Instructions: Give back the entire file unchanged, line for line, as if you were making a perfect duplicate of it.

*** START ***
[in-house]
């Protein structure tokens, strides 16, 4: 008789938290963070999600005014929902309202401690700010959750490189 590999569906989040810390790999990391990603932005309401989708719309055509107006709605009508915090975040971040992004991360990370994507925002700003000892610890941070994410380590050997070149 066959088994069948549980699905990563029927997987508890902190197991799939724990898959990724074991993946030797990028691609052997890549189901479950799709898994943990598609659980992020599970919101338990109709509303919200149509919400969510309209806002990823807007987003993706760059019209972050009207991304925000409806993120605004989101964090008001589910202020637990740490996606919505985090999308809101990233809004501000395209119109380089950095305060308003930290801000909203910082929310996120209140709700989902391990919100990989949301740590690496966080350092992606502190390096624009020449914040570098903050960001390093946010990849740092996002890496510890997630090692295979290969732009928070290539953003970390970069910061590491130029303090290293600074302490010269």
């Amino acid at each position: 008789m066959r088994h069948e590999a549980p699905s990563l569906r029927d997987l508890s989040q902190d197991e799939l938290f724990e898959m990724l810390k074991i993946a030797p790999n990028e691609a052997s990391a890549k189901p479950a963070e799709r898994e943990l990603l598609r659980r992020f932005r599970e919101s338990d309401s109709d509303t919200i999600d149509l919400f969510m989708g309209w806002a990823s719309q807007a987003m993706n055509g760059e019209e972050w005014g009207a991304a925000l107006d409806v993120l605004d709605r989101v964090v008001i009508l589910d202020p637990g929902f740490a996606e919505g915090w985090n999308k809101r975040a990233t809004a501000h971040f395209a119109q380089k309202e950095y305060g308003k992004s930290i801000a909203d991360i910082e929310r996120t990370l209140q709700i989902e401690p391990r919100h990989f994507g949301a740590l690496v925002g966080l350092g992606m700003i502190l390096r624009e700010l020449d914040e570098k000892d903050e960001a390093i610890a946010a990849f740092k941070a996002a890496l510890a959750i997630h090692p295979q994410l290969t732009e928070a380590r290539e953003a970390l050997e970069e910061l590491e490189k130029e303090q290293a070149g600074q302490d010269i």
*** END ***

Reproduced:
[in-house]
């Protein structure tokens, strides 16, 4: 008789938290963070999600005014929902309202401690700010959750490189 590999569906989040810390790999990391990603932005309401989708719309055509107006709605009508915090975040971040992004991360990370994507925002700003000892610890941070994410380590050997070149 066959088994069948549980699905990563029927997987508890902190197991799939724990898959990724074991993946030797990028691609052997890549189901479950799709898994943990598609659980992020599970919101338990109709509303919200149509919400969510309209806002990823807007987003993706760059019209972050009207991304925000409806993120605004989101964090008001589910202020637990740490996606919505985090999308809101990233809004501000395209119109380089950095305060308003930290801000909203910082929310996120209140709700989902391990919100990989949301740590690496966080350092992606502190390096624009020449914040570098903050960001390093946010990849740092996002890496510890997630090692295979290969732009928070290539953003970390970069910061590491130029303090290293600074302490010269």
């Amino acid at each position: 008789m066959r088994h069948e590999a549980p699905s990563l569906r029927d997987l508890s989040q902190d197991e799939l938290f724990e898959m990724l810390k074991i993946a030797p790999n990028e691609a052997s990391a890549k189901p479950a963070e799709r898994e943990l990603l598609r659980r992020f932005r599970e919101s338990d309401s109709d509303t919200i999600d149509l919400f969510m989708g309209w806002a990823s719309q807007a987003m993706n055509g760059e019209e972050w005014g009207a991304a925000l107006d409806v993120l605004d709605r989101v964090v008001i009508l589910d202020p637990g929902f740490a996606e919505g915090w985090n999308k809101r975040a990233t809004a501000h971040f395209a119109q380089k309202e950095y305060g308003k992004s930290i801000a909203d991360i910082e929310r996120t990370l209140q709700i989902e401690p391990r919100h990989f994507g949301a740590l690496v925002g966080l350092g992606m700003i502190l390096r624009e700010l020449d914040e570098k000892d903050e960001a390093i610890a946010a990849f740092k941070a996002a890496l510890a959750i997630h090692p295979q994410l290969t732009e928070a380590r290539e953003a970390l050997e970069e910061l590491e490189k130029e303090q290293a070149g600074q302490d010269i």